Severe drought spreads across WNC, raising the risk of wildfires
Weeks of little or no rain are taking a toll across Western North Carolina, leaving the region parched at primed for wildfires.
According to the latest map released by the state’s Drought Management Advisory Council, almost all the counties in the BPR listening area are now in a severe drought, a big bump up from just a week ago when only a handful were in the dark orange category, the second of the four drought classifications based on the U.S. Drought Monitor. Buncombe and Haywood counties are among the dozens still considered to be in a moderate drought.
"This is one of the top five driest September and October periods on record for much of western North Carolina,” Corey Davis, assistant state climatologist with the NC State Climate Office, said. “Since Sept. 1, Charlotte has had only 1.86 inches of rain, which is the driest start to fall there since 1961. In southern mountain locations such as Asheville and Murphy, the last time it was this dry at this time of year was in 2016, which was part of a memorably extreme and impactful drought.”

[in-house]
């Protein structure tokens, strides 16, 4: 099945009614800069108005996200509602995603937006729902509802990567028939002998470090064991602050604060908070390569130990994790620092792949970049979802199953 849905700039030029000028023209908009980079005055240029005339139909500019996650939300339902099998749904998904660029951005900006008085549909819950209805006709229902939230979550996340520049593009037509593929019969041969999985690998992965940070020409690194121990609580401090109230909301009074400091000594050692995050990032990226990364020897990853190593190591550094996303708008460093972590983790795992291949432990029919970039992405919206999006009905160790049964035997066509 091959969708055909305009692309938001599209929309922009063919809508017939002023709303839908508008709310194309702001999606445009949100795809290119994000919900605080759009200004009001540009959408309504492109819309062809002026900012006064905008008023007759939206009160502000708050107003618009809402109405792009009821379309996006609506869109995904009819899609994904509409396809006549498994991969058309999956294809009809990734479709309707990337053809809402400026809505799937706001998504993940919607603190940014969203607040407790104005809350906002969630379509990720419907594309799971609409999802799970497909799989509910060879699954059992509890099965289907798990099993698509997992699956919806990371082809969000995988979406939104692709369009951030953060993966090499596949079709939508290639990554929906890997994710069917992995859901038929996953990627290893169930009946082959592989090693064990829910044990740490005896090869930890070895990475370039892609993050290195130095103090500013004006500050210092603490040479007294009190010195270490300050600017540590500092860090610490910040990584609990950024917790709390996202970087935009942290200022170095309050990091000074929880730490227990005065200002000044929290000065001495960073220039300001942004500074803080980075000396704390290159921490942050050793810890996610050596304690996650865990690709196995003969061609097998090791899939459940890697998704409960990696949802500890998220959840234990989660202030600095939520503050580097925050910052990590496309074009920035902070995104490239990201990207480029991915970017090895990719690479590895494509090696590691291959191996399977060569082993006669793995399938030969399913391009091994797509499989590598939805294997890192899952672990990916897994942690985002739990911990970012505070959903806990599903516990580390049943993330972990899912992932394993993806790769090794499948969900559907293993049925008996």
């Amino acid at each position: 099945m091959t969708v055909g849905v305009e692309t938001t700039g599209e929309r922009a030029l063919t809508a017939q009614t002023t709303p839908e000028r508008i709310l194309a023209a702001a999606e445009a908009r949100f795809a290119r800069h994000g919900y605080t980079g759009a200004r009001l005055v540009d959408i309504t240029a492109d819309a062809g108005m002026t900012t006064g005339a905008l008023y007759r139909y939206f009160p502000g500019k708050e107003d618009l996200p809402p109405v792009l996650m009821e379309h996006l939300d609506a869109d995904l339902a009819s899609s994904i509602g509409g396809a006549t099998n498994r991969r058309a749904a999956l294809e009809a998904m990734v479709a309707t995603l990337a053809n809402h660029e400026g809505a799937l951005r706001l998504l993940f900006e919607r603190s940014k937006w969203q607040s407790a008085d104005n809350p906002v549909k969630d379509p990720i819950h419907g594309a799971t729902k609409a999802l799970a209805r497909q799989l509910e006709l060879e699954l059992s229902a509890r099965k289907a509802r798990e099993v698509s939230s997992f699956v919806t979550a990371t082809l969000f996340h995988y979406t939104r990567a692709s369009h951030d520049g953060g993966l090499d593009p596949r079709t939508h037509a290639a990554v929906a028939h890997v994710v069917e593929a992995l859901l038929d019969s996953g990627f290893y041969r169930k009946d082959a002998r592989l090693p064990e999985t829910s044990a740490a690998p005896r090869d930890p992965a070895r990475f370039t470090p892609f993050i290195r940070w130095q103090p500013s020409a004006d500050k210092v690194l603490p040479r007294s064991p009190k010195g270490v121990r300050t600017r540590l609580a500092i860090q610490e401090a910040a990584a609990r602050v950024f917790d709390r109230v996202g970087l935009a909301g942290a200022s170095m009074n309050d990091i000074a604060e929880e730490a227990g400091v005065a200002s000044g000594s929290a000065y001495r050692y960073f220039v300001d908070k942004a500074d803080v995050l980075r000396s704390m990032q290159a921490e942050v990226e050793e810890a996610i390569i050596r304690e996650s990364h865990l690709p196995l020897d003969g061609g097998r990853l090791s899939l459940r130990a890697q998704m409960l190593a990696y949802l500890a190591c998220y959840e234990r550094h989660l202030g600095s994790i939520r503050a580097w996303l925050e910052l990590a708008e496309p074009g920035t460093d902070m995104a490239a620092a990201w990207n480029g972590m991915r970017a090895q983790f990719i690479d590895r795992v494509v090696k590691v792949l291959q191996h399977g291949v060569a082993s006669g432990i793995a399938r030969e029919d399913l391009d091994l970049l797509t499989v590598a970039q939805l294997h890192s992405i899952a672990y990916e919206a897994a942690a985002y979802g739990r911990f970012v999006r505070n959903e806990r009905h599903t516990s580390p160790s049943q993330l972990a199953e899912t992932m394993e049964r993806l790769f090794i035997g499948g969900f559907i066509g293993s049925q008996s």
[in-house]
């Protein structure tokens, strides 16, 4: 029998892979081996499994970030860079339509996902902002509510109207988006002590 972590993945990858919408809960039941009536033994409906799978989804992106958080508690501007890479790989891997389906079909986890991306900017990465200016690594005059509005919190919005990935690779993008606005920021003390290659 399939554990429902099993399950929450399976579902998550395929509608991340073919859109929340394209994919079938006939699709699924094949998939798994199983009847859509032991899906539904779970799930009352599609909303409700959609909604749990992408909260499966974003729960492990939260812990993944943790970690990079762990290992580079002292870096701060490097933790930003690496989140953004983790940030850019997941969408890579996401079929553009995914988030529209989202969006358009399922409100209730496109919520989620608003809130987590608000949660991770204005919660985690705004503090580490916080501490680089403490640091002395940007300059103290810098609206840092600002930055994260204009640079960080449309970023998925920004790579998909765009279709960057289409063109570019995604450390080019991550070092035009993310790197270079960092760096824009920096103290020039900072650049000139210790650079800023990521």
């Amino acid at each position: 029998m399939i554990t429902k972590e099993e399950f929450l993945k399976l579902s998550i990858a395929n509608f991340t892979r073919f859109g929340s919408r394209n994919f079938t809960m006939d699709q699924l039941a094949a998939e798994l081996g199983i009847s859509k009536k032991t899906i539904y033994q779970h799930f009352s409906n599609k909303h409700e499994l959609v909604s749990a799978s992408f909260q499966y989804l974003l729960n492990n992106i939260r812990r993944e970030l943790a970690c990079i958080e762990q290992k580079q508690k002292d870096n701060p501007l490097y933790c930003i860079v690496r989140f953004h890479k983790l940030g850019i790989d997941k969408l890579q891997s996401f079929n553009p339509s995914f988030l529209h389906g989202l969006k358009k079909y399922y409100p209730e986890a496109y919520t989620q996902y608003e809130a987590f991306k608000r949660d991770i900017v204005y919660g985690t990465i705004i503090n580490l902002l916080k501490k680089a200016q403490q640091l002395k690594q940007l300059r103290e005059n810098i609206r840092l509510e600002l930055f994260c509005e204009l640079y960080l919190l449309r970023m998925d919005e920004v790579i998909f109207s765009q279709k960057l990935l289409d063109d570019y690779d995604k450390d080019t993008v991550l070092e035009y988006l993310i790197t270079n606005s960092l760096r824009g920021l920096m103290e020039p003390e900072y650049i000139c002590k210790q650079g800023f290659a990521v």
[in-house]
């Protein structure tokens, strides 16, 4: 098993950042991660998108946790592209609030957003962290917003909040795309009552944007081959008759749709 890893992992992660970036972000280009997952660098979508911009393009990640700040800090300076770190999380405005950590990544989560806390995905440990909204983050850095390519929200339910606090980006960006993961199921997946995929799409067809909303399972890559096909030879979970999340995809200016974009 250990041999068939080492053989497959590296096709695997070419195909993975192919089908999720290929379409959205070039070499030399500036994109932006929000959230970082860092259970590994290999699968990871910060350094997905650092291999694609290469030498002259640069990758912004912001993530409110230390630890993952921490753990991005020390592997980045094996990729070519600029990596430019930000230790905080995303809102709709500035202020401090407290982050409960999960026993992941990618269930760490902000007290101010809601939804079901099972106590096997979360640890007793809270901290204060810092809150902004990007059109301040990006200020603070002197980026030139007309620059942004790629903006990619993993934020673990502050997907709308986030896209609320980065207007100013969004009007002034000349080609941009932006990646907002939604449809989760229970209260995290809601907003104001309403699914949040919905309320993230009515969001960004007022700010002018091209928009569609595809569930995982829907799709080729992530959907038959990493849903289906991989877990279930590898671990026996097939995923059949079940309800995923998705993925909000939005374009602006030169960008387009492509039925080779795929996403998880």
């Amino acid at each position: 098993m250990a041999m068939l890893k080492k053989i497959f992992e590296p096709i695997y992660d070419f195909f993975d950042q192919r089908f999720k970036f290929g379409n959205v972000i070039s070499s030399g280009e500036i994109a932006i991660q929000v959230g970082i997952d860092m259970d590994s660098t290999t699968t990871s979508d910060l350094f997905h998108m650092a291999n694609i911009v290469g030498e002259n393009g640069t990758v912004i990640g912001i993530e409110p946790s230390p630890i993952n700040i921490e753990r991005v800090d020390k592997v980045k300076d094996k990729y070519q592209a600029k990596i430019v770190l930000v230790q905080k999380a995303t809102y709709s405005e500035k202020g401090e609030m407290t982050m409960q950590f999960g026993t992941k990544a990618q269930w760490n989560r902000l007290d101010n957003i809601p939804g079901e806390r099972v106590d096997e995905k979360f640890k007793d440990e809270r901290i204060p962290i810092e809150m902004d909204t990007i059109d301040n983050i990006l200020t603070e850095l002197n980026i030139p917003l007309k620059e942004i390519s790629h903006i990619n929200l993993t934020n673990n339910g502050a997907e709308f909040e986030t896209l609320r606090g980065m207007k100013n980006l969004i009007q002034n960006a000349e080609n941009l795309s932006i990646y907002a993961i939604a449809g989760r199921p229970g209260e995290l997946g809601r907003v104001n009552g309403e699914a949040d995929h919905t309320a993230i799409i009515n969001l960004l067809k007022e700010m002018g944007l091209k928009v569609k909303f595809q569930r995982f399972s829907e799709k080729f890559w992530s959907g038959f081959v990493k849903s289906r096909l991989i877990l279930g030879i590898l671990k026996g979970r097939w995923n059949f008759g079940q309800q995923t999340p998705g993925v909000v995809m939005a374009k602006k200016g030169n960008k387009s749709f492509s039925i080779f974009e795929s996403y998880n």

The prolonged dry spell comes at the peak of the state’s fall wildfire season, which runs from October through early December. According to the Climate Office’s Daily Fire Danger map, over the weekend, the region will fluctuate between the high and very high category, where fires start easily from all causes and spread rapidly.
Clear skies, low humidity, and warmer temperatures, are fueling the Collet Ridge fire just south of Andrews, which began October 23, and according to the latest statement from the US/NC Forest Service, has now scorched 110 acres.